News

Greens want ban lifted

mithra Cox

Cr Mithra Cox

GREENS councillor Mithra Cox will seek to ease restrictions on school swimming carnivals when Wollongong Council reviews its School Use of Council Swimming Pools Policy at its January 30 meeting.

“Wollongong Council currently has a ban on ‘non-competitive swimming’ at carnivals, which means that many students don’t even get wet at the school swimming carnival any more,” Cr Cox said.

The Greens councillor will seek to amend the present policy which limits primary school carnivals to half a day, and bans non-competitive swimming, when it is debated by Council.

“For many children, the highlight of the carnival used to be the fun races at the end of the day – the tug of war, the boogie board races and the pool noodle challenge.

“But now fun races have been banned by Wollongong Council, and students can only race in competitive races in Council pools.

“Teachers have told me that only a small proportion of the most competitive, sporty kids participate in swimming carnivals, a big decline from a decade ago.

“There is no good reason for Council to restrict fun races at carnivals.  The Department of Education has stringent guidelines to ensure supervision and safety of children, outlined in the Water Safety Guidelines for Unstructured Aquatic Activity and Sport Safety Guidelines. These guidelines limit unstructured free swimming, but still allow for fun races under supervision from teachers. The Council ban goes above and beyond the Department of Education guidelines.

“It is not Council’s job to be the fun police.  We should be encouraging all our young people to get involved in their swimming carnivals and have a good time.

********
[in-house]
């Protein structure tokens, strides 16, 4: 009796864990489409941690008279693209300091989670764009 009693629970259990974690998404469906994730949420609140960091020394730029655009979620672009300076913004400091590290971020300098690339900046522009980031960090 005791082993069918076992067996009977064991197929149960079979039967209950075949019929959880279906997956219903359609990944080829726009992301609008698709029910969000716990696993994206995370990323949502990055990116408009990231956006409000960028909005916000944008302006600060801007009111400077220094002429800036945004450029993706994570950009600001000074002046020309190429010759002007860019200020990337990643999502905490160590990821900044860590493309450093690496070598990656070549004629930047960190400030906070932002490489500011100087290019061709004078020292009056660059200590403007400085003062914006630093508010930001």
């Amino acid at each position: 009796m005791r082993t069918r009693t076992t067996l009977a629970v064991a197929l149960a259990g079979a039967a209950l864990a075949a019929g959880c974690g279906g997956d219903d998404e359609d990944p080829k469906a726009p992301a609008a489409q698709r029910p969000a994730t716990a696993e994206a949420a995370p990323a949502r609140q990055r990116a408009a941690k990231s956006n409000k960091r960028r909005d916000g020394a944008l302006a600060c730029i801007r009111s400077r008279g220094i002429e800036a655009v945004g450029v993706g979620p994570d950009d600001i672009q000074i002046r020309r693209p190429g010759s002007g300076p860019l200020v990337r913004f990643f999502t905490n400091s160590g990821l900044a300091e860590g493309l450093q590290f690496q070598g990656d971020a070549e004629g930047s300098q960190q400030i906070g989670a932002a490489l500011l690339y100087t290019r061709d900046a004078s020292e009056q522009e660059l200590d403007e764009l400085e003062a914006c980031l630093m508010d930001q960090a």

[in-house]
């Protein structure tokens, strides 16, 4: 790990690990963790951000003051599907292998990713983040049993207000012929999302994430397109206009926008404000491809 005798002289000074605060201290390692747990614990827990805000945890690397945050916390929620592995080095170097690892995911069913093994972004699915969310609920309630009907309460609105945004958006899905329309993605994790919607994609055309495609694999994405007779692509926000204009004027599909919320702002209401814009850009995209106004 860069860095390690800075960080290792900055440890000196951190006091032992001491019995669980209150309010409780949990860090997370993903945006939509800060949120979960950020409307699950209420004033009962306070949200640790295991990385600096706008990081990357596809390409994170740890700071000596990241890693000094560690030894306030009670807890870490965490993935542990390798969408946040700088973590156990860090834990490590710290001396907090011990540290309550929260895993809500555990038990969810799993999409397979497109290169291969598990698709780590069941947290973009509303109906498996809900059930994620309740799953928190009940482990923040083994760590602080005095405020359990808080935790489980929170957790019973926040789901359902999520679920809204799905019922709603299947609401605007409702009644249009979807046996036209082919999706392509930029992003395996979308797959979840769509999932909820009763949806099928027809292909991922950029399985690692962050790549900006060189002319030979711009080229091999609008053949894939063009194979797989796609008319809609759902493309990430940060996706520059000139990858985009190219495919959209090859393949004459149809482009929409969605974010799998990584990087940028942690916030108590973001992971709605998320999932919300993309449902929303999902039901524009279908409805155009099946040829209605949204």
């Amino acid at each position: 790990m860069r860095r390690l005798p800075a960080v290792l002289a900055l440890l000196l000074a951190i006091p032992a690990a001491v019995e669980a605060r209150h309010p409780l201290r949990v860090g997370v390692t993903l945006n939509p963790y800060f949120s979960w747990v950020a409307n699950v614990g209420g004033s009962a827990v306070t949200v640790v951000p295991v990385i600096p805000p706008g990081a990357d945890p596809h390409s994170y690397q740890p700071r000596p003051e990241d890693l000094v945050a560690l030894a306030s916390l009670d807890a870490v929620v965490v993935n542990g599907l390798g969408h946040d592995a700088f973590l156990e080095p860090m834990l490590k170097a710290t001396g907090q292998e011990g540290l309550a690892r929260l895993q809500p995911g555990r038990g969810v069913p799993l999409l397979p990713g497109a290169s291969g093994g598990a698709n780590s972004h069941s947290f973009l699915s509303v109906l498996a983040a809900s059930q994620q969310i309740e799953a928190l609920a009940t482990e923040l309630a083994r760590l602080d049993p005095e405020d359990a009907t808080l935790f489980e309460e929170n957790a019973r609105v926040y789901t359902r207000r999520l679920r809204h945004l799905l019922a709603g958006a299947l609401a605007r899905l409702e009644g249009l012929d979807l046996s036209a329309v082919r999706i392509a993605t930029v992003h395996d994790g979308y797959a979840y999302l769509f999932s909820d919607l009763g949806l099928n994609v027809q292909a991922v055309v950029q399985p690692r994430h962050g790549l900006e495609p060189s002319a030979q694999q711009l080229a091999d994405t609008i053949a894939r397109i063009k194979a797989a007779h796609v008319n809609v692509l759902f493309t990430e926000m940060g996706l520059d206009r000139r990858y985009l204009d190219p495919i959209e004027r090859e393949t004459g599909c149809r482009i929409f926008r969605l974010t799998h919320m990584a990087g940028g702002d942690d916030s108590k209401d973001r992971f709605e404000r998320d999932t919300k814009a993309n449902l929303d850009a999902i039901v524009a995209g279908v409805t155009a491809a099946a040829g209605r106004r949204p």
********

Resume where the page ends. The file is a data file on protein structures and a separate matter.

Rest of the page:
“Council also restricts primary schools with fewer than 800 kids to half day carnivals.  There is no good reason for this, and means that schools with 700 students have only three hours to complete their carnival, leaving hardly any time for non-competitive swimming,” Cr Cox said.

About Mick Roberts

A newspaper journalist, writer and local historian, Mick Roberts specialises in Australian cultural history, particularly associated with the Australian hotel and liquor industry. Mick has had an interest in revealing the colourful story of pubs, inns and associated industries in the Sydney and Illawarra regions of NSW for over 30 years. He is currently working on a comprehensive history of the hotel and liquor industry in the Illawarra region of NSW. Besides authoring a number of history books, Mick has owned and operated several community newspapers. He was one time editor of the Wollongong Northern News, The Bulli Times, The Northern Times, The Northern Leader and The Local - all located in the Wollongong region. As a journalist he has worked for Rural Press, Cumberland (News Limited), Sydney based, City News, and is now with Torch Publications based in Canterbury Bankstown, NSW.

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